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Windows 7: Windows 7 Backwards Compatibility Advice

01 May 2012   #1

Windows 7
 
 
Windows 7 Backwards Compatibility Advice

I'm going to be buying a new computer that's going to be custom built. Along with this I'm going to be buying a master copy of Win 7. I have a large collection of XP programs I'd like to keep using, so what versions of Win 7 have the XP compatible mode built in? Is it 100% compatible with XP and is it easy to switch modes?

My System SpecsSystem Spec
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01 May 2012   #2

Win 8 Release candidate 8400
 
 

Master copy?

XP mode can be run on any hardware that supports it. (most 64 bit does)

No it is not 100% compatible (most is) but running XP software (IMHO) puts security ho;es in win 7, whihch not perfect is more secure than xp

XP mode will be slower than win 7 native.
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01 May 2012   #3

Microsoft Community Contributor Award Recipient

Microsoft Windows 7 Home Premium 64-bit 7601 Multiprocessor Free Service Pack 1
 
 

XP mode is only available in Win 7 Pro and above.
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01 May 2012   #4

Microsoft Community Contributor Award Recipient

Win 7 Pro 64-bit
 
 

Windows XP Mode - Windows 7 features - Microsoft Windows

I believe you could also create a separate virtual machine within Windows 7 using the Windows Virtual Machine, or another freebie like VMware or VirtualBox and run XP within that VM.

Windows Virtual PC - Create Virtual Machine

VMware Player: Run Windows 7, Chrome OS - Free Download for a Virtual PC

https://www.virtualbox.org/
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01 May 2012   #5

Windows 7 home premium x64
 
 

I can confirm that VMware\Player runs XP beautifully and in full screen if you want.
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01 May 2012   #6

Microsoft Community Contributor Award Recipient

Microsoft Windows 7 Home Premium 64-bit 7601 Multiprocessor Free Service Pack 1
 
 

That said. Most XP programs will run under Windows 7 without XP mode. The problem is you won't know which ones until you try.
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01 May 2012   #7

Windows 7 Ultimate x64 x2 + x86 + Windows 8.1 x64 x2
 
 

First point here is Windows 7 is not XP, it may well be that a lot of programs you have, even those classed as essentials with XP will not be needed. Windows 7 has a lot of facilities built-in that was an addition in XP

The vast majority of correctly written programs, written for 32Bit XP will work on Windows 7 both 32 & 64Bit, directly, This would exclude any system level programs, as the system architecture has been completely re-written.

Games can be a problem due to the fact that game developers, especially back in XP days, tended to use shortcuts in their programming to squeeze the last bit of performance from the operating system, A lot of these practices were well known and are catered for in the design of Windows 7, but not all

XPMode is designed to enable Business users to run bespoke software that is not compatible with Windows 7 until the software can be re-written. Saying that, it does a good job of running the small amount of software that will not run in Windows 7 natively, and can run them seamlessly to the user, appearing to run in the native Windows 7 environment.

Running XP programs on modern hardware will always be considerably quicker than running them in XP mode. Of course as the programs were designed to run on XP era hardware it is often the case that they will run as well in XPMode as they did on the original hardware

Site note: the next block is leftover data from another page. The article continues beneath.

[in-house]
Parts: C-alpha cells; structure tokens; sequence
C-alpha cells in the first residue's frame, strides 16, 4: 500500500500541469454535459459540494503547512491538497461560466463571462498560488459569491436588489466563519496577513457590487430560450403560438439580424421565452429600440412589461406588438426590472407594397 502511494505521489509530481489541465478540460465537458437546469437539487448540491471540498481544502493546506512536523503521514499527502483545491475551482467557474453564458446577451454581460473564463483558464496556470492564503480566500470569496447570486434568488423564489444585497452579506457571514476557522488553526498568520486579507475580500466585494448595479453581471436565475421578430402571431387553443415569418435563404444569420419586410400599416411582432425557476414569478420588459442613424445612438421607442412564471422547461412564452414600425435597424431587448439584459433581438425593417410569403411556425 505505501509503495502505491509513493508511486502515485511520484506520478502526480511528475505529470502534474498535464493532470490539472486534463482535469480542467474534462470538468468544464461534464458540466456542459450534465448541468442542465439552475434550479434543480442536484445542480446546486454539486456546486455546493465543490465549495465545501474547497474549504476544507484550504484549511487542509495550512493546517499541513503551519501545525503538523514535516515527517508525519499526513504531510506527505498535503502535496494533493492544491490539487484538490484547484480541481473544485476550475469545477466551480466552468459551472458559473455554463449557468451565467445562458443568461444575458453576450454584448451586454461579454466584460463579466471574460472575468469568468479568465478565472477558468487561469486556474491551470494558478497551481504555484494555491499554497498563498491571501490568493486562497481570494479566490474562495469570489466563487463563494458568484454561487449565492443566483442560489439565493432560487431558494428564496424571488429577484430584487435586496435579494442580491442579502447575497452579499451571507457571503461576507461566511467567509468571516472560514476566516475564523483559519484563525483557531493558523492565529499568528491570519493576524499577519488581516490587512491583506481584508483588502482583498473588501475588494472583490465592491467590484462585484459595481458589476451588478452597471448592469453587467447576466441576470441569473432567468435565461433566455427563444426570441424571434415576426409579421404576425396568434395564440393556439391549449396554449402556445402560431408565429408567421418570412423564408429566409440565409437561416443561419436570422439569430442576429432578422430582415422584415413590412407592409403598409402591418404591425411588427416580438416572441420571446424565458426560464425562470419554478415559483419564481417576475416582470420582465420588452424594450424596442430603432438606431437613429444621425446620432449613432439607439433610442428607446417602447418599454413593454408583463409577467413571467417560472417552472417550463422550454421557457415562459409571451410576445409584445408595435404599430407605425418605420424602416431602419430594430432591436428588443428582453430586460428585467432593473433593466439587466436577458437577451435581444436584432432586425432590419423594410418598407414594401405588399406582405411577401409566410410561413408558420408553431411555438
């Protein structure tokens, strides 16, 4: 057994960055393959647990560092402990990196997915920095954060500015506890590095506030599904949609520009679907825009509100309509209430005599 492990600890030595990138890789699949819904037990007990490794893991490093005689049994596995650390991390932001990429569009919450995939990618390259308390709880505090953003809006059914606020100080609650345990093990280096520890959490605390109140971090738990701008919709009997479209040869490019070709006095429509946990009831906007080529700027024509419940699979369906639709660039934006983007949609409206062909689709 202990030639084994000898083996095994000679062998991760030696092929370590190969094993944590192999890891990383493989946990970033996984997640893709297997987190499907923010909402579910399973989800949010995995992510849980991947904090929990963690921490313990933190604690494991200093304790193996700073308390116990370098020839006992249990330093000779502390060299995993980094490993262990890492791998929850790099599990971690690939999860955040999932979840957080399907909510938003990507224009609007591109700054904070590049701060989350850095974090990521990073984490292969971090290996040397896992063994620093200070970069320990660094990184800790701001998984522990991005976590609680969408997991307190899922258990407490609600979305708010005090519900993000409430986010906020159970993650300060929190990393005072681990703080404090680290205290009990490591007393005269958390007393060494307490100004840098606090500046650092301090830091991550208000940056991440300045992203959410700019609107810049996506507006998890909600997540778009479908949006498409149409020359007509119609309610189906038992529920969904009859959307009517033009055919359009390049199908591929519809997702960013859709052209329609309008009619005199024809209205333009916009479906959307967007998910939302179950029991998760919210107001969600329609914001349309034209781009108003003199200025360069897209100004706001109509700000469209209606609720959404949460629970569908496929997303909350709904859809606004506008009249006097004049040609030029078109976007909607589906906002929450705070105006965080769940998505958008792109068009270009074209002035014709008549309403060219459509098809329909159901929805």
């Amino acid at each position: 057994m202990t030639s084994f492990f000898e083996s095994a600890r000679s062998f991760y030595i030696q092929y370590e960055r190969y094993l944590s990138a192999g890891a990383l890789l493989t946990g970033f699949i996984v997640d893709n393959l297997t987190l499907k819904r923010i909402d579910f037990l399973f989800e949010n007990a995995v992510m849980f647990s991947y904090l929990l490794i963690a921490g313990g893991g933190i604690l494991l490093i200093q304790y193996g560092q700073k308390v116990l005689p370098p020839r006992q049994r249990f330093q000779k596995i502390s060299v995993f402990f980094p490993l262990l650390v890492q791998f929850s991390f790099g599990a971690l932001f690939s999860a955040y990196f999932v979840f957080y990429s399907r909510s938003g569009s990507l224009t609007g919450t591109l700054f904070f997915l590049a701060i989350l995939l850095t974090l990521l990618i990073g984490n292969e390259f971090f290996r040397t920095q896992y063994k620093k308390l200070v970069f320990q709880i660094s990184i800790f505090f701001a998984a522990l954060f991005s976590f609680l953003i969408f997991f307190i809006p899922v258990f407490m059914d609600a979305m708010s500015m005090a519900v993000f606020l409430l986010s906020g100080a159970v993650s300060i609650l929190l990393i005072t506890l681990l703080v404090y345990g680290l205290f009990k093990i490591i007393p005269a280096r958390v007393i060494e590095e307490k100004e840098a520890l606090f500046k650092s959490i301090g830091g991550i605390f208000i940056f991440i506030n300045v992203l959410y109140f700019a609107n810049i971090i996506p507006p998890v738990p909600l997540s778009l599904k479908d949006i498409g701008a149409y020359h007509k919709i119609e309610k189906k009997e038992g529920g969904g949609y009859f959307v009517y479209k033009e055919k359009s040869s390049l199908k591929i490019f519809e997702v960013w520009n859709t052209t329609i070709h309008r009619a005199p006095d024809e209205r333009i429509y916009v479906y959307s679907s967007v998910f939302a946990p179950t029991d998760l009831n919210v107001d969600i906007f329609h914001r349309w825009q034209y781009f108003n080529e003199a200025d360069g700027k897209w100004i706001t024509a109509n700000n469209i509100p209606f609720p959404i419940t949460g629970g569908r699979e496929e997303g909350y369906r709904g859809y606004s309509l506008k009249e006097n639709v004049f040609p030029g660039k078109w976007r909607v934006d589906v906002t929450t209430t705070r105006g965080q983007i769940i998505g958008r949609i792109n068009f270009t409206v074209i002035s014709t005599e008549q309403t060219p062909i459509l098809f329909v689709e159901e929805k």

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01 May 2012   #8

Windows 7
 
 

Quote   Quote: Originally Posted by zigzag3143 View Post
Master copy?
Yeah, as in an actual physical disk. Not pre-installed by the shop where the shop keeps the master disk. Not having to rely on the rather unreliable Systems Restore function if things go wrong.

Quote   Quote: Originally Posted by cyclic View Post
I can confirm that VMware\Player runs XP beautifully and in full screen if you want.
Sounds good. Does it work on Home Premium? Do XP Mode & VMare/Player both work well with games as well as business programs? What's the difference between Win 7 Pro and Win 7 Ultimate? What's the best to get for what will primarily be a games machine (with some video editing and office work thrown in)?
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01 May 2012   #9

Windows 7
 
 

Quote   Quote: Originally Posted by Barman58 View Post
Games can be a problem due to the fact that game developers, especially back in XP days, tended to use shortcuts in their programming to squeeze the last bit of performance from the operating system, A lot of these practices were well known and are catered for in the design of Windows 7, but not all
Yes, that was my main concern. Even a well written game like Sim City 4 has a tendency to flash, graphics break up and the game even locks-up on Win 7.
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01 May 2012   #10

Windows 7 Ultimate x64 x2 + x86 + Windows 8.1 x64 x2
 
 

Not being a gamer myself, I will defer to others on the compatibility situation, I know there are a lot of posts on the forums here with good advice on using Windows 7 for gaming.

Generally the nature of virtual OS options, XPmode, Virtualbox, etc. , will have a limited specification virtual graphics capability, irrespective of the actual card in the system, As with general performance those games that have to be run in a virtual OS will have been designed to run on XP era hardware so may well be suitable for the Virtual hardware.

The ultimate option is of course a Dual Boot set-up - that way you can have a native XP for those games/applications that are problematic
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